|Food Facts: Has My Honey Gone Bad?
Your jar of honey is a solid rock of crystal or it’s become a grainy mess of crystallization. Has it gone bad? Time to discard it? Is the quality poor? Did someone mix in table sugar? What exactly is happening to your honey?
When you look at a jar of honey that’s become crystallized you might have been conditioned to think that it’s gone bad, is of poor quality or that it’s been adulterated with another product and is less than pure but you’d be wrong. Consumers have been conditioned to having everything looking uniform and perfect or if it’s not believing that something is “wrong” or that it’s “gone bad”. But honey doesn’t go bad. Edible honey has been pulled out of tombs in Egypt that are 3,000 years old! Honey has been used as a preservative and has properties which inhibit its deterioration. According to the U.S. National Library of Medicine, a large number of in vitro and limited clinical studies have confirmed the broad-spectrum antimicrobial (antibacterial, antifungal, antiviral, and anti mycobacterial) properties of honey, which may be attributed to the acidity (low pH), osmotic effect, high sugar concentration, presence of bacteriostatic and bactericidal factors (hydrogen peroxide, antioxidants, lysozyme, polyphenols, phenolic acids, flavonoids, methylglyoxal, and bee peptides), and increase in cytokine release, and to immune modulating and anti-inflammatory properties of honey; the antimicrobial action involves several mechanisms.
The crystallization of honey is a natural and therefore uncontrolled process. Honey is naturally an unstable super-saturated sugar solution that contains more than 70% sugars and less than 20% water. Over time, almost all pure raw honey crystallizes. The ratio of glucose to fructose in a floral nectar source determines how fast the honey will crystallize. Honey varietals with a low fructose to glucose ratio, such as Dandelion and Clover honey crystallize swiftly in days and weeks, while honey varietals with a high fructose to glucose ratio (eg, Tupelo, Acacia, Eucalyptus, and Honeydew) crystallize slowly and can stay liquid for years.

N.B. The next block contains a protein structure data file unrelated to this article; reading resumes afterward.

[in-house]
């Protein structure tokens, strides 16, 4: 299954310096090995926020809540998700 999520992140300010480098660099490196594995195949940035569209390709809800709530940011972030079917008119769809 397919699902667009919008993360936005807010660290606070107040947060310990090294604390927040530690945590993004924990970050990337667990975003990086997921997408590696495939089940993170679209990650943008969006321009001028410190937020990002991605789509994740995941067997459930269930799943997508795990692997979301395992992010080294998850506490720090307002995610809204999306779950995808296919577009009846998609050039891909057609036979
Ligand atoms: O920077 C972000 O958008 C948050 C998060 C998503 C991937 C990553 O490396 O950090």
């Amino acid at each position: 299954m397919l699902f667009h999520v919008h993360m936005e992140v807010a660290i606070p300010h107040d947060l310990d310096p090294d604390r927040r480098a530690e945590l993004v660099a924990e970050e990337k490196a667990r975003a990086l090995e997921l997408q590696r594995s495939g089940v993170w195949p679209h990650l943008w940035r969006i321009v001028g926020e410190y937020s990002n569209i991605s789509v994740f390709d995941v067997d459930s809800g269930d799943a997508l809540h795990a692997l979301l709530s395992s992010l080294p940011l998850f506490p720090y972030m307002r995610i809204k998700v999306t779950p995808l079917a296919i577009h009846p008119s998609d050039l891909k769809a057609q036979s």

During crystallization, glucose sugar (which is naturally pure white), separates from the water and becomes crystals, while fructose remains as a liquid. For this reason, crystallized honey thickens, becomes more viscous and sets a lighter color than when liquid. Some honey will crystallize uniformly while others crystallize partially at the bottom of the jar and form a layer of liquid on top. Additionally, the size of the crystals formed varies from honey to honey; some crystallize rapidly to form fine crystals while others, slowly to form large ones. (This is the reason why some honey will crystallize to form a coarse sugary texture, and some will crystallize to form a smooth creamy consistency.) The formation of crystals has absolutely no bearing on the quality of honey.
Unfiltered raw honey contains particles such wax bits, pollen grains and propolis which act to serve as nuclei for accelerating the growth of glucose crystals. Most supermarkets do not carry such honey as it tends to crystallize even more quickly. Processed honey remains in liquid form on the supermarket shelves for a much longer time as sugar crystals have been dissolved by heating (pasteurization) and any suspended particles and air bubbles that encourage crystallization are removed by filtration. This leaves a honey that is good as a sweetener but one that has lost its antimicrobial properties due to the heating it has been subjected to.
Creaming is another way for honey suppliers to save honey from turning grainy and undesirable in appearance. The honey is rapidly granulated at a low temperature, resulting in smooth and spreadable ultra-fine white crystals that can neither be seen with the naked eye nor detected on the palate. The creamy, smooth-textured, pale-looking honey that you commonly find in the supermarket is actually the result of a specially controlled crystallization process.
To return a bottle of crystallized raw honey to its liquid state, simply place it over a warm water bath of about 104ºF for about 15 minutes or as soon as the granules have dissolved. Don’t make the water too hot (never boiling!) and keep the honey in only long enough to bring it back to its liquid state. Subjecting honey to too much heat would destroy its live enzymes. Store honey at room temperature in airtight containers. Refrigerating honey would accelerate the process of crystallization and harden the honey and is not recommended.
by: Emily LeVan